August 14th, 2001, 11:11 PM
I am in a bit of a quandry here.I have heard of buffer overflows etc. but I cant understand how they work, and how people go about bringing one on.From what I have understood,you overflow the allocated memory etc. leaving room for you to execute whatever it is you want to execute,but what I dont understand is how you go about executing your script or whatever in that empty space.Any and all help is greatly appreciated.
Life is a lot funnier to those watching
August 30th, 2001, 09:09 PM
From my (limited) understanding of the subject, the buffer overflow is not so much clearing the memory to leave space for your own code as it is overwriting the memory with your code.
Suppose that a unix box was requesting a username and it would store the name in spaces 1-40 of its memory. A person would initiate a buffer overflow attack by entering in a username of, say, 340 characters. This username would then go into spaces 1-340 of the memory.
The first 40 characters would be fine. The extra 300 characters would overwrite spaces 41-340. This would either 1) do nothing if that portion of memory was not critical, 2) crash or generally disrupt the box, possibly leaving it more vulnerable (or removing it from the net) or 3) If you knew what programs were stored at that memory location the extra 300 characters of the username would be your actual instructions for the box. Username = SmithJohn...line of code
There are a bunch of documents out on the net on how to actually preform this. The technique used would depend on the machine as the memory addresses would be different. Maybe I'm wrong on this, but I don't think that this is used too much anymore. A check on the character length of the input it would stop the overflow.
That's that. There are some good *nix folks on this board that could go into more detail (as long as this info was used in the service of all that is good and decent).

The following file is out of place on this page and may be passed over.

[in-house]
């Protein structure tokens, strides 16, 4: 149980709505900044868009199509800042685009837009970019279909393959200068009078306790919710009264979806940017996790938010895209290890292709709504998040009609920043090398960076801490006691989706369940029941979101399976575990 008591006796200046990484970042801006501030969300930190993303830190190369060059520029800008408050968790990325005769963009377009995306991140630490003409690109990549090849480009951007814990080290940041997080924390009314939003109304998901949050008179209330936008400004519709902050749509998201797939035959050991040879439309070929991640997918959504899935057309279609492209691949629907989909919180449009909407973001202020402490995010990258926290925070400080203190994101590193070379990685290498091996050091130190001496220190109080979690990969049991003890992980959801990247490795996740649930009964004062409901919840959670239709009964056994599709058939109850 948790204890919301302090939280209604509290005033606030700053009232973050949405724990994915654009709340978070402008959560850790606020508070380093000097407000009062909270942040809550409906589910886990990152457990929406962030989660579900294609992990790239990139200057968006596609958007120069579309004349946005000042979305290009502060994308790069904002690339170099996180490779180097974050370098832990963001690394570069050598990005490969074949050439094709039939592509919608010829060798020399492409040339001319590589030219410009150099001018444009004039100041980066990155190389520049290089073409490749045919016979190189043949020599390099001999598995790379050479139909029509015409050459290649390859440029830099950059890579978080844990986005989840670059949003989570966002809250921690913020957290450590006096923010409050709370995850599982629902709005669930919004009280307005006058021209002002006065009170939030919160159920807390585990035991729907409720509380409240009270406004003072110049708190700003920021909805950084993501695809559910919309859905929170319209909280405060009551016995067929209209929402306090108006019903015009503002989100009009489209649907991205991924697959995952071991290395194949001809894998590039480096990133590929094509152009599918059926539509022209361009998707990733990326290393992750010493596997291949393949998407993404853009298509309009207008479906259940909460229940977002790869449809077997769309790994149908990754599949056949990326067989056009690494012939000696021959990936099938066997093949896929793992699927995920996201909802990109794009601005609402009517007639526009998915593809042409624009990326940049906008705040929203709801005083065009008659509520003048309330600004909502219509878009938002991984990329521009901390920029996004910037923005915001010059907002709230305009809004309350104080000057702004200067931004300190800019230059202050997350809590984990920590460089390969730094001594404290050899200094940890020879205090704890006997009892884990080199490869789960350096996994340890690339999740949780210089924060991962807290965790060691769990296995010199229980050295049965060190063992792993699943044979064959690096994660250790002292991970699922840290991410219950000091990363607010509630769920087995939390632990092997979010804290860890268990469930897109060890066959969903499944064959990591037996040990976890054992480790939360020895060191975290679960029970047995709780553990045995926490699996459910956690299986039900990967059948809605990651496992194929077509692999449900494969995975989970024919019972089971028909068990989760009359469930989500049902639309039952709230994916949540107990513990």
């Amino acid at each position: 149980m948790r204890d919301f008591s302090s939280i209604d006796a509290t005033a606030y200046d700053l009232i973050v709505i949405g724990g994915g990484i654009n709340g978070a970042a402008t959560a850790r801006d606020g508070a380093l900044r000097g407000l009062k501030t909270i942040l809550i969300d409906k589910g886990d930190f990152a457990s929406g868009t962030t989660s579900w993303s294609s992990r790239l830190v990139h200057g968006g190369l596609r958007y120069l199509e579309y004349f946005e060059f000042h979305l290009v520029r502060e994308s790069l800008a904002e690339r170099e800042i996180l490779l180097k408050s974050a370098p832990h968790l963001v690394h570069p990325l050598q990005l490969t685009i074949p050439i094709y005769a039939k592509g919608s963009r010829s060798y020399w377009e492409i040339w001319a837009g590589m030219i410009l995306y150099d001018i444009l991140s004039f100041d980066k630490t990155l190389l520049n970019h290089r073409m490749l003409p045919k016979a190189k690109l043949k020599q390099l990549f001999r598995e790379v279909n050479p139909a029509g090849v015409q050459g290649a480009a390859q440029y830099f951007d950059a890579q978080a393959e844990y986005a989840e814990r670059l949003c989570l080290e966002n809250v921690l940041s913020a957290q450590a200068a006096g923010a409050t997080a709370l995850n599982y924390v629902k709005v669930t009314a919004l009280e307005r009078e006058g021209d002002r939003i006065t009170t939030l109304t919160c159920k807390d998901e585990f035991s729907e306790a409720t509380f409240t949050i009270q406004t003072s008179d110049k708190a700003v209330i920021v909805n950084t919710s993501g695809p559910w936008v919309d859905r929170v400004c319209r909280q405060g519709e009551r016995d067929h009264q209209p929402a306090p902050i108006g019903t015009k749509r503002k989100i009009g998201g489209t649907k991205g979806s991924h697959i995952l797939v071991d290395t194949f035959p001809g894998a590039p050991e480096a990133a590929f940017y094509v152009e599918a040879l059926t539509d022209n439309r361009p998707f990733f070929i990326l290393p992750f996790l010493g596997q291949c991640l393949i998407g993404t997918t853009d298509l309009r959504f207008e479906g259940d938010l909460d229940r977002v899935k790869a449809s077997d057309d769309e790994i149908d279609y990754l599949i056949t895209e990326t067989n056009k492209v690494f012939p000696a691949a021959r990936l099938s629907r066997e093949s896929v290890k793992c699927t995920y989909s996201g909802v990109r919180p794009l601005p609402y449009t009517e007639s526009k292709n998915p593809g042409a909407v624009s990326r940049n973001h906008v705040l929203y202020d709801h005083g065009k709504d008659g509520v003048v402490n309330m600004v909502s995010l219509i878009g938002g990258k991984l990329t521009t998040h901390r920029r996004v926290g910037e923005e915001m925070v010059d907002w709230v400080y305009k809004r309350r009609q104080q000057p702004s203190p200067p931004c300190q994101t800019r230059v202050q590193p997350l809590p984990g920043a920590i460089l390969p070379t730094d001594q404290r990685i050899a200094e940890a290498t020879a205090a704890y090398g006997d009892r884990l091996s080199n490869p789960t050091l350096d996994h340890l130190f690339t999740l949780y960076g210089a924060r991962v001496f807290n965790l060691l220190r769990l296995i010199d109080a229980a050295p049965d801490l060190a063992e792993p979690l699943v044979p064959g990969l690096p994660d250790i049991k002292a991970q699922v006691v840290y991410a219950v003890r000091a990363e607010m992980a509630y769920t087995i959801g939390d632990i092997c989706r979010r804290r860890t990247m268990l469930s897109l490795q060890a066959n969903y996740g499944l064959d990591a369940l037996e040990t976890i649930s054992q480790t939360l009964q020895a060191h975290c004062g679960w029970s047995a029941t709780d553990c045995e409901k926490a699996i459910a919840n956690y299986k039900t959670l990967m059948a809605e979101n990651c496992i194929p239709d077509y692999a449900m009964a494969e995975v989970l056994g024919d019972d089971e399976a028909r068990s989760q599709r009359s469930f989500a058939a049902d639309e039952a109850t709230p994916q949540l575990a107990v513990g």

August 31st, 2001, 11:22 AM
guess nemo is right.
and these overflows are caused due to improper progamming specially C string function like strcat(), gets(), scanf(), sprintf(), strcpy() which do not check the sizes of its arguments before performing operations.
September 1st, 2001, 02:26 AM
...erm, this is my first post, so if I "do it wrong" just tell me...
OK, What Nemo was saying is partically true about buffer overflows. They're actually far more advanced than that. The concept of being able to change the flow of execution of a program WHILE it's running and incredible concept.. I shall explain..
First we start of with a vulnerable program that asks for some sort of user filled input. This could be anything fom a command line parameter to a variable that is fill by the user while the program is running. The problem exists when the bounds of that buffer where the information is held is not checked to see if it can be "overstuffed". For example, you have a 15 byte buffer, and you're trying to stuff in a username (used from Nemo's example) that is 20 characters, the first 15 will be put into memory correctly, the other bytes will overwrite whatever was put into the stack before that. Something like this..
Here is our original stack space, with variables of the program held in it before we put the user name in.
We reserve 15 bytes for the username, then push the username into the memory stack Like this.
(For our example) This is a 25 byte buffer that is correctly entered. But, if we a 20 byte userame into a 15 byte memory space, you get this:
The X's represent the stack that was overwritten. Now, here is where Nemo's post is sort of "not finished".
With a buffer overflow, the point is to run your own code, right? Well, remember how I said that it overwrites variables that were put into the stack BEFORE the unchecked buffer? Well, this is where your exploit comes in. If you know where the memory space that this program is going to occupy, you can fill up a buffer with machine code (Shell code) to inject into the unchecked buffer after the bounds of it have been lost.
So, if the "username" variable was called in a function, and the function was returning with information from it, it would have lost the return address since the overflow, and would creep along the memory space that it had until it got to the shellcode and executed the code that was there, your shellcode.
OK.. I know that was not a detailed explaination of overwriting the return address of a function to execute your code, but I'm running out of space on here I think. If you have any more questions about it, we can continue the thread, or you can e-mail me at firstname.lastname@example.org. I'm sure we can discuss the holes I left out and I can explain it more in detail.
Also! Make sure you check us out in the live chat, I"m always there and can explain it a little more clear if you have questions about writing them, or finding them.. irc.antionline.com, #Antionline..